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HbA1c in a primary care cohort with diabetes and chronic kidney disease: the East and North Hertfordshire Institute of Diabetes and Endocrinology (ENHIDE) Diabetes Renal Telehealth Project

Peter H Winocour, Karen Moore-Haines, Keith Sullivan, Anne Currie, Andrew Solomon, Dawn Hardy
2020 British Journal of Diabetes  
Aim: Diabetes mellitus and chronic kidney disease (CKD) commonly co-occur. Control of glycaemia is nuanced, and should be individualised. The Diabetes Renal Telehealth Project identified 2,356 adults with diabetes and CKD, and evaluated determinants and patterns of HbA1c in order to identify under-treatment or potential over-treatment of glycaemia.Method: Comprehensive review of GP diabetes registers by the clinical investigators.Results: The study subjects (52% male, 48% female) were aged 77
more » ... ale) were aged 77 years (range 19–103) with median estimated glomerular filtration rate 52 (range 3–171) mL/min and median albumin to creatinine ratio 34 (range <0.05–1428) mg/mmol. 81% were solely managed in primary care. Median HbA1c was 57 (range 10–148) mmol/mol (7.4% (3.1–15.7%)) and at the 58 mmol/mol target in 64%. Anaemia was present in 31%. 22% were solely on dietary management, 29% on insulin therapy (6 in 10 of whom were also on additional agents) and 19% were on sulfonylurea (8 in 10 of whom were on additional agents excluding insulin). Patterns of HbA1c over 2 years were stable for 44%, variable in 19%, rising in 12% and improved in 8%. The 13% initially considered at increased hypoglycaemic risk based on HbA1c measures alone had worse renal function and were more frequently anaemic (both p<0.0005), and 83% were treated with insulin and/or sulfonylureas. Hypoglycaemia hospital admissions were low with 10 people admitted over the study period. There was a reduction in age with increasing quintiles of HbA1c, and those with HbA1c >75 mmol/mol (9.0%) were youngest (mean age 68 years, p<0.001).Conclusions: The majority of people with diabetes and CKD are elderly and managed in primary care, with anaemia in 31%, potentially affecting HbA1c interpretation. Iatrogenic hypoglycaemic risk was identified in 10%, with suboptimal glycaemic control (HbA1c >9% (75 mmol/mol)) through under-treatment in 9%. This study uncovered unmet clinical need, requiring both escalation and de-escalation of glycaemic therapies.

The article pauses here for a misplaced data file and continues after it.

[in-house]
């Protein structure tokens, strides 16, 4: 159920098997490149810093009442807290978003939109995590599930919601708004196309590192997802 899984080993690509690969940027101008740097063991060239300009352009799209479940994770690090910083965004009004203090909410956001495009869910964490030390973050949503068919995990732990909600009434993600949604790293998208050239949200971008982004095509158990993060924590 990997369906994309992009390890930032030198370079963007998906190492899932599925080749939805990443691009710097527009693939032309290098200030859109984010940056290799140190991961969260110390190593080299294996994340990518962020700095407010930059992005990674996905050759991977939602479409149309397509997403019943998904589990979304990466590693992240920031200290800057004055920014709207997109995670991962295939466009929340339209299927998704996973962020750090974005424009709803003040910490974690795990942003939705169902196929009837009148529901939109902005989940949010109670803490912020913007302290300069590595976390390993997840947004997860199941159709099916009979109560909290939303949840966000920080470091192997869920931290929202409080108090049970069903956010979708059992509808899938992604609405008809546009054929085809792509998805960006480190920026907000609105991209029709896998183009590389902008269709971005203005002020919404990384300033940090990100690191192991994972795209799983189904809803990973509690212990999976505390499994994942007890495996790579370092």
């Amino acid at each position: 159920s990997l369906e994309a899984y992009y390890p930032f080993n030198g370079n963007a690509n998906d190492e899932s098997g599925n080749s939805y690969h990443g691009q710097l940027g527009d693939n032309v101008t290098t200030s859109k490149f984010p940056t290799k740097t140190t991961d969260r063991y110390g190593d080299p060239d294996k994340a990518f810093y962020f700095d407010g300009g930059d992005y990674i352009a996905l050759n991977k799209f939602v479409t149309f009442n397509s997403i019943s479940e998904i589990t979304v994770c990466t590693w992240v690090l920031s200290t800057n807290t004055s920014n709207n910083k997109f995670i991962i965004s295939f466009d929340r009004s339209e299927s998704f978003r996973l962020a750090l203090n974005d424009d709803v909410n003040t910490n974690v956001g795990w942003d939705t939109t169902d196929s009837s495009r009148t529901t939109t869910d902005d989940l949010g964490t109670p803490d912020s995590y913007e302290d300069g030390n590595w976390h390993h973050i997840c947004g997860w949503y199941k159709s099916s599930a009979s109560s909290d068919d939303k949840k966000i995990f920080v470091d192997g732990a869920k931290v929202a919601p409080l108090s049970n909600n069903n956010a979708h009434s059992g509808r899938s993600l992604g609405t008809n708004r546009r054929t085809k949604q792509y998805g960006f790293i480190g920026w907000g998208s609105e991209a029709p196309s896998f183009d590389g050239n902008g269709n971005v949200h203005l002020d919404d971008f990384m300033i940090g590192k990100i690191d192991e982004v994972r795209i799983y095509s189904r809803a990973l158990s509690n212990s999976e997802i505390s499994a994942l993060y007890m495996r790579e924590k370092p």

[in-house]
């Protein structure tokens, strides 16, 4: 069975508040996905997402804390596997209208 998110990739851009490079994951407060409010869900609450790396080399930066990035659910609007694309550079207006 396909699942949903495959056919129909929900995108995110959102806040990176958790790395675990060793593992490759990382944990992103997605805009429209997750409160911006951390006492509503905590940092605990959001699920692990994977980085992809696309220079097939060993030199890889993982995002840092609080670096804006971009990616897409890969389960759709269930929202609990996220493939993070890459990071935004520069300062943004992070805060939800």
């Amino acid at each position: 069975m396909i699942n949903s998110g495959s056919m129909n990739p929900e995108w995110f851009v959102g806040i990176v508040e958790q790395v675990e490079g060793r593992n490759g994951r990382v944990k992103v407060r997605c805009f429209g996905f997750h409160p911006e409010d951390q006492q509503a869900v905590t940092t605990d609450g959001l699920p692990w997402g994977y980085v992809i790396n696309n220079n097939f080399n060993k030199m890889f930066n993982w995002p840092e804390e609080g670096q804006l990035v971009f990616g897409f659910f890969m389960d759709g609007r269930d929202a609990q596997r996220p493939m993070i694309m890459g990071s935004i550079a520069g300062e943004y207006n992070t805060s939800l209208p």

doi:10.15277/bjd.2020.252 fatcat:z4oxptgfrzeizjciq67h4hsrim